• inequality between the generations, which is also a potentially polarising political force
  • inequality between regions
  • as well as economic inequality, unequal access to resources, including basic resources such as water.

Whilst the 4th Industrial Revolution offers huge advances in technology and other areas of science, major economic disruptions remain a fear, and could form a vicious cycle with populism, threatening political and social stability.


There was a widespread sense that the period of relative peace that accompanied the end of the Cold War and the “New World Order” has now come to an end.  There is increasing conflict in many regions of the world – involving States in parts of Eastern Europe, the Middle East, parts of Africa, and internal dissent and repression of minorities in many States beyond those conflict zones.  Religious conflicts, demands for regional autonomy, and suppression of minorities are a continuing threat to peace.  Asymmetric and cyber forms of conflict indicate an era of continuing “unpeace” in many regions.

The Conference heard that in a polynodal world with rising levels of conflict and populism, “power” will ignore the rules.  Some speakers advised the EU to increase its military spending, not because the USA had asked it to, but for its own sake.  But most important is the prevention and resolution of conflict, wherever possible.


The issues above add up to a testing agenda.  The rise of a polynodal world and the decline of the New World Order signal that more surprises – both welcome and unwelcome – can be expected.  As futurists, we were delighted to hear from Maroš Šefčovič, the Commission’s Vice-President Designate for International Relations & Foresight, that the Commission is committed as never before to developing foresight as a tool to help it develop its strategies and policies for this uncertain and unpredictable future.  His personal commitment, and that of other, senior Commission members and officials, was very encouraging.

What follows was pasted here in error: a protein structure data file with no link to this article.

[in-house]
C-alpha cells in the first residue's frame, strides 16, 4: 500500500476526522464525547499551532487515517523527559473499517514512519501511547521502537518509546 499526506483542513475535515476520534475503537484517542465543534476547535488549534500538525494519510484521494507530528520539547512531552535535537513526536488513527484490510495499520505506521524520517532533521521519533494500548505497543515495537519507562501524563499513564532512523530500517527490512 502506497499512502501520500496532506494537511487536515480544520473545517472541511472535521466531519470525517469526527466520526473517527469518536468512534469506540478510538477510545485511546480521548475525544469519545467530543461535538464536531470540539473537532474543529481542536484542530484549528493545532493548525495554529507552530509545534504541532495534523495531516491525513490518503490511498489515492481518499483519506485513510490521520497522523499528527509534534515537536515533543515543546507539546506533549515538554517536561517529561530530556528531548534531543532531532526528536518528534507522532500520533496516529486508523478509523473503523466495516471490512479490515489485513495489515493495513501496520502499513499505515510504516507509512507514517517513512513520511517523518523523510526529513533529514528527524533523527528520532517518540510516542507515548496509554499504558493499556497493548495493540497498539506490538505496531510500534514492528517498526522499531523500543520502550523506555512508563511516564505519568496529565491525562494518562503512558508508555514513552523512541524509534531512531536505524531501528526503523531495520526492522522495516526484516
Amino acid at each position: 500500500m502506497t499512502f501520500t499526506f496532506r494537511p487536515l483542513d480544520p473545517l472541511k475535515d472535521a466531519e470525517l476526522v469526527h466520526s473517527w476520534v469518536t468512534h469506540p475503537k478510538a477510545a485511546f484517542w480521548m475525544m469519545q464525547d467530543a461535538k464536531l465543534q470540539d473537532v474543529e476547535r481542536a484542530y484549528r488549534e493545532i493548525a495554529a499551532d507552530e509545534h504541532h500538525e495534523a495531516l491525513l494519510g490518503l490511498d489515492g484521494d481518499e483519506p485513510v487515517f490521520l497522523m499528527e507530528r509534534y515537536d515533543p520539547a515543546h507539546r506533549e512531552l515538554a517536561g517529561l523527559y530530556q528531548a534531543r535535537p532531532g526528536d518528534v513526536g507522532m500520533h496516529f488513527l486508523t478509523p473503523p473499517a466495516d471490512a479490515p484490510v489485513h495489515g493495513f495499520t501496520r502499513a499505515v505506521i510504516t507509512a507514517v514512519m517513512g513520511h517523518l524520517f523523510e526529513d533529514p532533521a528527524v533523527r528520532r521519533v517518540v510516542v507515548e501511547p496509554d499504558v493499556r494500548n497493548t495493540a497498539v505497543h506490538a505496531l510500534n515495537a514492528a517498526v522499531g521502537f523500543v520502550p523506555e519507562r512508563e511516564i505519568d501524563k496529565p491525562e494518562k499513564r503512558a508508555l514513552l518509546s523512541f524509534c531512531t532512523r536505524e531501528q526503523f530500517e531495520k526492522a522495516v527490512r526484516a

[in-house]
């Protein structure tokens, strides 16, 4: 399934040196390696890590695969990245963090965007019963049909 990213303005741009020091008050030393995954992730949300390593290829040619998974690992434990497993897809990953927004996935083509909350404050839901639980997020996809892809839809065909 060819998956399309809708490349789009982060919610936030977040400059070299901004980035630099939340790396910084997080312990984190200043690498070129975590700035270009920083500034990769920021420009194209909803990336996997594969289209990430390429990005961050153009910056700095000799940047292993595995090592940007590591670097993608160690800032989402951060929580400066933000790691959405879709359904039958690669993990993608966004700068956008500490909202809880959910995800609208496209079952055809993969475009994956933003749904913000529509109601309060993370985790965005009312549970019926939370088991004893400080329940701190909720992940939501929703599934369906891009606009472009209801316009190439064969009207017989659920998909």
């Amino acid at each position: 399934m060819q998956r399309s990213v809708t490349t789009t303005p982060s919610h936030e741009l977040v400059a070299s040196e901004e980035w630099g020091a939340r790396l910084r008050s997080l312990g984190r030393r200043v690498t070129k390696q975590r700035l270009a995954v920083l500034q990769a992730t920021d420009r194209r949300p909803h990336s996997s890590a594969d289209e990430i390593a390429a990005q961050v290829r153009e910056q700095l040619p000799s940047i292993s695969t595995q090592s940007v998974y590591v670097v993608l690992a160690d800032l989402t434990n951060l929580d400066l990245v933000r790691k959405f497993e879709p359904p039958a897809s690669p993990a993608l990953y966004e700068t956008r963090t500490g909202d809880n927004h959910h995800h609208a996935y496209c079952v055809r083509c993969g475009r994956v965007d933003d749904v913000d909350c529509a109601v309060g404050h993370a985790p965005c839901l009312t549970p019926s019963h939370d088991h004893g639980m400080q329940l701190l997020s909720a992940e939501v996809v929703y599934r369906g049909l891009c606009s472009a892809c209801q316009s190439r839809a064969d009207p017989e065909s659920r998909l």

Looking to that future, some other issues that are not yet at the top of the agenda, but probably will be, include:

  • Demography – the prospect of the populations in many regions (including Europe itself) aging and beginning to decline in size, whilst Africa’s population will grow fast and remain youthful. Wil this mark Africa’s emergence as a strategic and economic power a as the century progresses?  Will countries with aging populations covet Africa’s young people, or seek to exclude them?
  • Values – Europe sees its values as a strength. Others may disagree.  In some parts of the world including, but not only, Africa, those values are compromised by a colonial and post-colonial history in which the “rules” seemed to favour the “haves” over the “have-nots”.  And might the economic outperformance of Europe by China, and others, call into question those values?
  • The rising power of non-state actors – global technology companies, international banks, wealthy individuals, and other movements – terrorist networks, religious and other affinity networks. Can a reformed world order encompass these non-state actors?

In blogs to come, we will look at the key themes of ESPAS, and keep an eye on the three areas for the longer term.

Written by David Lye, SAMI Fellow and Director 

The views expressed are those of the author(s) and not necessarily of SAMI Consulting.

SAMI Consulting was founded in 1989 by Shell and St Andrews University. They have undertaken scenario planning projects for a wide range of UK and international organisations. Their core skill is providing the link between futures research and strategy.